Illustrating the Northern Piedmont’s Past and Present
Story and photos by Kaitlin Hill, all maps reprinted with permission of Eugene Scheel
When asked to define himself, Eugene Scheel of Waterford jokes, “When I want to impress people, I say I am a historian in private practice. If I don’t need to impress, I say I do odd jobs in the field of history.”
So much more than odd jobs.
Scheel has worked as Northern Piedmont’s premier mapmaker and historian for 50 years, creating nearly 100 meticulously hand-drawn maps and authoring a series of books detailing local history. And, he is showing no signs of slowing down. With multiple projects running simultaneously, requests for updated editions, and a contagious curiosity to keep him going, Scheel is still in the field, putting pencil to paper and preserving Virginia’s unique history as only he can.
Born in the Bronx during World War II, Scheel describes his earliest endeavors into mapmaking as “doodles.”
“I grew up in a time where maps were featured in every publication because of the Second World War. I got used to seeing these hand-drawn maps.” He continues, “I was a youngster, I doodled imaginary countries and islands and aerial views. I just doodled my own little maps instead of other types of doodles,” he says.
His childhood inclination toward cartography inspired him to connect with Gilbert Grosvenor, then editor of National Geographic Magazine and president of the National Geographic Society. Scheel remembers, “When I was in high school I wrote to Gilbert Grosvenor and said, ‘I like to make maps. Where would you recommend going to college?’”
Scheel followed Grosvenor’s recommendation to attend Clark University, a small school in New England, where he would earn an A.B. in Geography.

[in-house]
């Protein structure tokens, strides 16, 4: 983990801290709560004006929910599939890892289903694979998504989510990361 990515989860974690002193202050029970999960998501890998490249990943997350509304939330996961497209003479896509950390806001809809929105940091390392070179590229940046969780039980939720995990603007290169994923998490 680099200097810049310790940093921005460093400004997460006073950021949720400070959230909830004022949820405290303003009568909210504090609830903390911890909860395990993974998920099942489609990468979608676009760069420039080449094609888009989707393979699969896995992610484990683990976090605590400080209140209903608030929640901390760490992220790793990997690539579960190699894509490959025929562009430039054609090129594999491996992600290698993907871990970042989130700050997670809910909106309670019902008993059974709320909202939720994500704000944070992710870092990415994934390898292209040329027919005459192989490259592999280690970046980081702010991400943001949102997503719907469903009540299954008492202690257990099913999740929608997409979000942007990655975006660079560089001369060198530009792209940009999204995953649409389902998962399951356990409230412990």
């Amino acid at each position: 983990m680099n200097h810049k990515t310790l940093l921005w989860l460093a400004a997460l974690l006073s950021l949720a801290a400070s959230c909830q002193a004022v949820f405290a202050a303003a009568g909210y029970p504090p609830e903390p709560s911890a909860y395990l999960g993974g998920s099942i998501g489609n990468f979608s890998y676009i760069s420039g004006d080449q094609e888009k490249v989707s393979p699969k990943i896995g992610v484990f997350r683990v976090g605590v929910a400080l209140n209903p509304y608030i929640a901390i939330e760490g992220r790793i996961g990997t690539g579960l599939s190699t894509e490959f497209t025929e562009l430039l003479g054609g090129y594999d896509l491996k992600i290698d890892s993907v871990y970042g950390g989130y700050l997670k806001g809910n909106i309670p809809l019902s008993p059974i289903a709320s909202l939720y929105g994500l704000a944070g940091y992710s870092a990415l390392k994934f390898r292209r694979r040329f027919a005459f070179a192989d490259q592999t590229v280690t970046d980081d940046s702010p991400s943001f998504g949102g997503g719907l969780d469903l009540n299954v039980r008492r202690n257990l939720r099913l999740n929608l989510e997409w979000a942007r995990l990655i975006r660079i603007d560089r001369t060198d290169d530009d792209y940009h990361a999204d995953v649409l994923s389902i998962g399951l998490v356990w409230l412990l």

After graduation, Scheel served as a Marine and took “a couple of quick odd jobs” before reconnecting with Grosvenor and deciding he might like to work for him. Scheel says, “I decided to work for National Geographic Magazine. They make nice maps. So, I wrote [Grosvenor] again and said, ‘I followed your advice and I went to Clark University, where I did very well.’”
Scheel was invited for an interview and joined the staff at 17th and M Street, NW, in Washington, D.C., in 1960.
“My job at National Geographic was to read manuscripts that went in the magazine and suggest ideas for anything that wasn’t photographic, in other words, artwork, maps, diagrams. At the time we were doing a lot of work, consider the space program and undersea work, and these were subjects that couldn’t be covered at the time. We’re talking mid-60s.”
In 1965, Scheel and his wife moved to Waterford, back then a 55-minute commute to downtown Washington. In 1968, Scheel notes, “The job became somewhat of a sinecure. So I decided to leave National Geographic and go out on my own.”
He moved his office and his focus to Virginia. “I was a consultant for the governor’s (of Virginia) office under Linwood Holton. I think he came in ’71. I did a lot of little different things,” Scheel recalls. He adds, “Then there was an advertisement in the Loudoun Times Mirror for somebody to draw a map of Loudoun County.”
Scheel took on the project and added his own flair. He explains, “In 1970, ‘71 there weren’t any really good maps, just a little highway map. So, I decided to make it somewhat of a historical map because I was interested in history. I started adding mills and old schools and everything like that.”